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Volume 11, issue 6
The Cryosphere, 11, 2829-2846, 2017
https://doi.org/10.5194/tc-11-2829-2017
© Author(s) 2017. This work is distributed under
the Creative Commons Attribution 3.0 License.
The Cryosphere, 11, 2829-2846, 2017
https://doi.org/10.5194/tc-11-2829-2017
© Author(s) 2017. This work is distributed under
the Creative Commons Attribution 3.0 License.

Research article 11 Dec 2017

Research article | 11 Dec 2017

Relationships between Arctic sea ice drift and strength modelled by NEMO-LIM3.6

David Docquier1, François Massonnet1,2, Antoine Barthélemy1, Neil F. Tandon3, Olivier Lecomte1, and Thierry Fichefet1 David Docquier et al.
  • 1Université catholique de Louvain (UCL), Earth and Life Institute (ELI), Georges Lemaître Centre for Earth and Climate Research (TECLIM), Louvain-la-Neuve, Belgium
  • 2Barcelona Supercomputing Centre – Centro Nacional de Supercomputación (BSC-CNS), Earth Sciences Department, Barcelona, Spain
  • 3Environment and Climate Change Canada (ECCC), Climate Research Division, Toronto, Canada

Abstract. Sea ice cover and thickness have substantially decreased in the Arctic Ocean since the beginning of the satellite era. As a result, sea ice strength has been reduced, allowing more deformation and fracturing and leading to increased sea ice drift speed. We use the version 3.6 of the global ocean–sea ice NEMO-LIM model (Nucleus for European Modelling of the Ocean coupled to the Louvain-la-Neuve sea Ice Model), satellite, buoy and submarine observations, as well as reanalysis data over the period from 1979 to 2013 to study these relationships. Overall, the model agrees well with observations in terms of sea ice extent, concentration and thickness. The seasonal cycle of sea ice drift speed is reasonably well reproduced by the model. NEMO-LIM3.6 is able to capture the relationships between the seasonal cycles of sea ice drift speed, concentration and thickness, with higher drift speed for both lower concentration and lower thickness, in agreement with observations. Model experiments are carried out to test the sensitivity of Arctic sea ice drift speed, thickness and concentration to changes in sea ice strength parameter P*. These show that higher values of P* generally lead to lower sea ice deformation and lower sea ice thickness, and that no single value of P* is the best option for reproducing the observed drift speed and thickness. The methodology proposed in this analysis provides a benchmark for a further model intercomparison related to the relationships between sea ice drift speed and strength, which is especially relevant in the context of the upcoming Coupled Model Intercomparison Project 6 (CMIP6).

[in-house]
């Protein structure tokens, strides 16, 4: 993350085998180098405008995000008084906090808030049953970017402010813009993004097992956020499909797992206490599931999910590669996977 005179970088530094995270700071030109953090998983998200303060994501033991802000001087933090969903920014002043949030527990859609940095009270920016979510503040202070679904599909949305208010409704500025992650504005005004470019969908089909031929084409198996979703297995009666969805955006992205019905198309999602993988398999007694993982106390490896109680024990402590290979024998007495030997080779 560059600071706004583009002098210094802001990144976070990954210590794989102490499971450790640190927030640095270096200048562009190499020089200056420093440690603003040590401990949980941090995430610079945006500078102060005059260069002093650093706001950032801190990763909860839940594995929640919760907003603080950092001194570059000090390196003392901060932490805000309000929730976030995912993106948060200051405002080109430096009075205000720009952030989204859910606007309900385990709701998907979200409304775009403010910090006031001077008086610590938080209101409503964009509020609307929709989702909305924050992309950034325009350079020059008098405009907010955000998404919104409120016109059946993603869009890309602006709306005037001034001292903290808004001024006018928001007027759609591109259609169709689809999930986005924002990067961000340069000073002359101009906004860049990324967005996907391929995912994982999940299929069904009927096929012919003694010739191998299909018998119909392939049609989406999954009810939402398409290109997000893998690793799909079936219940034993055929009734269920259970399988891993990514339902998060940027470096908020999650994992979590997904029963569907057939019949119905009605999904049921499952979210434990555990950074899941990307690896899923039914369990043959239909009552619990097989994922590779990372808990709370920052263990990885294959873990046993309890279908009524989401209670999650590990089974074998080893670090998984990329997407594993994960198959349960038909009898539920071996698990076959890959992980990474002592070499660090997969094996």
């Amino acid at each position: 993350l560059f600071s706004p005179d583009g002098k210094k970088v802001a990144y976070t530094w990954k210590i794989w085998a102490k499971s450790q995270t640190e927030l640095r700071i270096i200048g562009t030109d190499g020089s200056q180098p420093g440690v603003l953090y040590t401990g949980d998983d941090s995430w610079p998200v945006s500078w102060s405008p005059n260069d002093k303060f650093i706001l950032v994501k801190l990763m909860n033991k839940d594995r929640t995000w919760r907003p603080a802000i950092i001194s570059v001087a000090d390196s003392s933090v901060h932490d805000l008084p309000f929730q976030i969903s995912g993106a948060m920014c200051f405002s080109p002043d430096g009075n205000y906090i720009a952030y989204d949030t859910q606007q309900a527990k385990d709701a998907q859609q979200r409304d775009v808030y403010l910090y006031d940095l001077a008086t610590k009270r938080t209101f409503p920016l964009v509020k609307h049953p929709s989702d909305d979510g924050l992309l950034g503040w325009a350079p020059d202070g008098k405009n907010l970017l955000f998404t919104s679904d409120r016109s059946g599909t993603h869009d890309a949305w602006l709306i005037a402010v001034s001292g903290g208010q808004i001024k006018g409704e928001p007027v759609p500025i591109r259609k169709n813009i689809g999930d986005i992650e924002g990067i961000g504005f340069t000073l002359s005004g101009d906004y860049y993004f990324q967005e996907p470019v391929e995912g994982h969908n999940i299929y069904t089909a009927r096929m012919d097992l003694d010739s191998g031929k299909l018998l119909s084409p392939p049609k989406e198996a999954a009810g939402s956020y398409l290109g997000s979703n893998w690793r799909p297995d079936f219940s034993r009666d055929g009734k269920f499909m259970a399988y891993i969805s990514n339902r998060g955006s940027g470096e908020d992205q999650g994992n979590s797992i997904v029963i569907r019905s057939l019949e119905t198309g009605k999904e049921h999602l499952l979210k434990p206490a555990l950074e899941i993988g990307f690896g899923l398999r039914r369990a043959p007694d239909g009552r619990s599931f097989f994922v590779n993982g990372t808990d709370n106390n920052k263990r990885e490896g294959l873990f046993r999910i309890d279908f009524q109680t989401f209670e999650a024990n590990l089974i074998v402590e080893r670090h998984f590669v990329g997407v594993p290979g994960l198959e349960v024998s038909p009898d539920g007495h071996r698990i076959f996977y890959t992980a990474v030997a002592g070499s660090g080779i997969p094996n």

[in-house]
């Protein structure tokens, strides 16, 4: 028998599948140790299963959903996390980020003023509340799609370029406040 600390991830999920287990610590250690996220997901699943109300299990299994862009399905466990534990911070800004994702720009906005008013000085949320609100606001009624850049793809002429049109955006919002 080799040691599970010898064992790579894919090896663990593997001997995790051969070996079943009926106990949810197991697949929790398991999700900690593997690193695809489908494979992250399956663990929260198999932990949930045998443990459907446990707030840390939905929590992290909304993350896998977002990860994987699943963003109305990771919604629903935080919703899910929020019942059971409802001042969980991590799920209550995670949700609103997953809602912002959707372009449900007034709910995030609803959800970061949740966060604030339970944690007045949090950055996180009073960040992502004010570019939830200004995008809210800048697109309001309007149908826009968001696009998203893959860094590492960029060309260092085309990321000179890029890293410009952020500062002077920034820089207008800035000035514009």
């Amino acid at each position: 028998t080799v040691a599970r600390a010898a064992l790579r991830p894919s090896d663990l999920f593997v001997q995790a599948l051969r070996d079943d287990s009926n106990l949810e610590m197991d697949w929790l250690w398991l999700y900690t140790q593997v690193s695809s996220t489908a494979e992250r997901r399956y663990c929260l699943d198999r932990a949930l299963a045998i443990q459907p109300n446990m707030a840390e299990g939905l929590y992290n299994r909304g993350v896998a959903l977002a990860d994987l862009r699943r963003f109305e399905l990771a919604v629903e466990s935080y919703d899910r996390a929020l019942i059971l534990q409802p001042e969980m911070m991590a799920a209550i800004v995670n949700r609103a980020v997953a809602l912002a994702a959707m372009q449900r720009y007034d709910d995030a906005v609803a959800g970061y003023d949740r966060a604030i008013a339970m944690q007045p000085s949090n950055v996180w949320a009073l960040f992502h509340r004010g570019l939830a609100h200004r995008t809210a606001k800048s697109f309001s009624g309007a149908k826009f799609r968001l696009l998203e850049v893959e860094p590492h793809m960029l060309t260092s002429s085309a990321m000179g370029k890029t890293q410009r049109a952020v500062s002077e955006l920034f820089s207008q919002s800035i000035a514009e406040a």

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Our study provides a new way to evaluate the performance of a climate model regarding the interplay between sea ice motion, area and thickness in the Arctic against different observation datasets. We show that the NEMO-LIM model is good in that respect and that the relationships between the different sea ice variables are complex. The metrics we developed can be used in the framework of the Coupled Model Intercomparison Project 6 (CMIP6), which will feed the next IPCC report.
Our study provides a new way to evaluate the performance of a climate model regarding the...
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